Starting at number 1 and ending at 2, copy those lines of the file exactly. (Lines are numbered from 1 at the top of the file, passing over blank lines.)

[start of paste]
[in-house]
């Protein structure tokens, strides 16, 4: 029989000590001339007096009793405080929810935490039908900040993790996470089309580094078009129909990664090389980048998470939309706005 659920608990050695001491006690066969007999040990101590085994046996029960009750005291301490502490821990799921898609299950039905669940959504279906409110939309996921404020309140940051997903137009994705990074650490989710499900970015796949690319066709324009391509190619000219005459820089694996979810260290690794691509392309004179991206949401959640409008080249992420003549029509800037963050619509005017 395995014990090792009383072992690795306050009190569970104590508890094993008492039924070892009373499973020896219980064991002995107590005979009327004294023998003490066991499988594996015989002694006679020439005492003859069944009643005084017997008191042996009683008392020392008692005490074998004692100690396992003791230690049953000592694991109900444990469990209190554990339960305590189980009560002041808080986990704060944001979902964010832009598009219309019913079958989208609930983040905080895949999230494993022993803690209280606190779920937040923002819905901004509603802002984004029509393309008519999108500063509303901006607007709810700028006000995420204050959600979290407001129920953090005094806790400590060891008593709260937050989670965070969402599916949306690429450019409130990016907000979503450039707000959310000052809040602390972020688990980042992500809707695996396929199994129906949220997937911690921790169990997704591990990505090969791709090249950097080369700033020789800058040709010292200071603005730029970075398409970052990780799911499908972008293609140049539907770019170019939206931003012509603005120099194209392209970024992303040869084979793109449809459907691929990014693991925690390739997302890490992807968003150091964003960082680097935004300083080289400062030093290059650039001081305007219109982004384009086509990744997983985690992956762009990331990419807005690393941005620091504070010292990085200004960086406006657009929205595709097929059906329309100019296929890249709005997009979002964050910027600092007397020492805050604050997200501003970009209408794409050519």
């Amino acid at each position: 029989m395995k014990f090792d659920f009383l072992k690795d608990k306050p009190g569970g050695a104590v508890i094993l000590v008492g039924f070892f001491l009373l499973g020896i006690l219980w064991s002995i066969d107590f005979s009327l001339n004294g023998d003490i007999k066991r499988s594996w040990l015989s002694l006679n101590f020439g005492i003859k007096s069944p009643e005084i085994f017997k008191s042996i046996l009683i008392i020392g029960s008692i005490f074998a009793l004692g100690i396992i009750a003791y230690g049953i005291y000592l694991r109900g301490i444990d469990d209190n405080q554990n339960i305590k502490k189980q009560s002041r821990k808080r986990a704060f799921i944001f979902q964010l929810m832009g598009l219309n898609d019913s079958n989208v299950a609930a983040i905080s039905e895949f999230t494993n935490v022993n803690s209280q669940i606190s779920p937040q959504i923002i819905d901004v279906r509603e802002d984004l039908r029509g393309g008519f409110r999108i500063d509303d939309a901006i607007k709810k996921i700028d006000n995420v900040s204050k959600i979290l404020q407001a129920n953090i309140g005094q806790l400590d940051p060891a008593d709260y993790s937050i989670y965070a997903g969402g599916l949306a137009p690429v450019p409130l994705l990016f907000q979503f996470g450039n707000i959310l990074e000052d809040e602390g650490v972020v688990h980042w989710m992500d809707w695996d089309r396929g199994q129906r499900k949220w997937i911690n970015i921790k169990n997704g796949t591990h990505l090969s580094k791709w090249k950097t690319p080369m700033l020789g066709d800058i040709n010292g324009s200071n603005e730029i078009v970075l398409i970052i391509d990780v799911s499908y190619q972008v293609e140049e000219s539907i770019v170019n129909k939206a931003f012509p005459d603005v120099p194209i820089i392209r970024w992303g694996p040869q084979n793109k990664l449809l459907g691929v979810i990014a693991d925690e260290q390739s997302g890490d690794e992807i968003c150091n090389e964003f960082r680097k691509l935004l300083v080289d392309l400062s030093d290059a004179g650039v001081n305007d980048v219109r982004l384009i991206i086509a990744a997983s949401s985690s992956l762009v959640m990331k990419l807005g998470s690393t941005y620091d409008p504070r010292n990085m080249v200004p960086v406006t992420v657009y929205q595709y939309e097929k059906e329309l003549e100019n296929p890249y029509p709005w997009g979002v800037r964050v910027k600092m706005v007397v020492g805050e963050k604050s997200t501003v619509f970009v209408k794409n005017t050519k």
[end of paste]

[in-house]
């Protein structure tokens, strides 16, 4: 029989000590001339007096009793405080929810935490039908900040993790996470089309580094078009129909990664090389980048998470939309706005 659920608990050695001491006690066969007999040990101590085994046996029960009750005291301490502490821990799921898609299950039905669940959504279906409110939309996921404020309140940051997903137009994705990074650490989710499900970015796949690319066709324009391509190619000219005459820089694996979810260290690794691509392309004179991206949401959640409008080249992420003549029509800037963050619509005017 395995014990090792009383072992690795306050009190569970104590508890094993008492039924070892009373499973020896219980064991002995107590005979009327004294023998003490066991499988594996015989002694006679020439005492003859069944009643005084017997008191042996009683008392020392008692005490074998004692100690396992003791230690049953000592694991109900444990469990209190554990339960305590189980009560002041808080986990704060944001979902964010832009598009219309019913079958989208609930983040905080895949999230494993022993803690209280606190779920937040923002819905901004509603802002984004029509393309008519999108500063509303901006607007709810700028006000995420204050959600979290407001129920953090005094806790400590060891008593709260937050989670965070969402599916949306690429450019409130990016907000979503450039707000959310000052809040602390972020688990980042992500809707695996396929199994129906949220997937911690921790169990997704591990990505090969791709090249950097080369700033020789800058040709010292200071603005730029970075398409970052990780799911499908972008293609140049539907770019170019939206931003012509603005120099194209392209970024992303040869084979793109449809459907691929990014693991925690390739997302890490992807968003150091964003960082680097935004300083080289400062030093290059650039001081305007219109982004384009086509990744997983985690992956762009990331990419807005690393941005620091504070010292990085200004960086406006657009929205595709097929059906329309100019296929890249709005997009979002964050910027600092007397020492805050604050997200501003970009209408794409050519």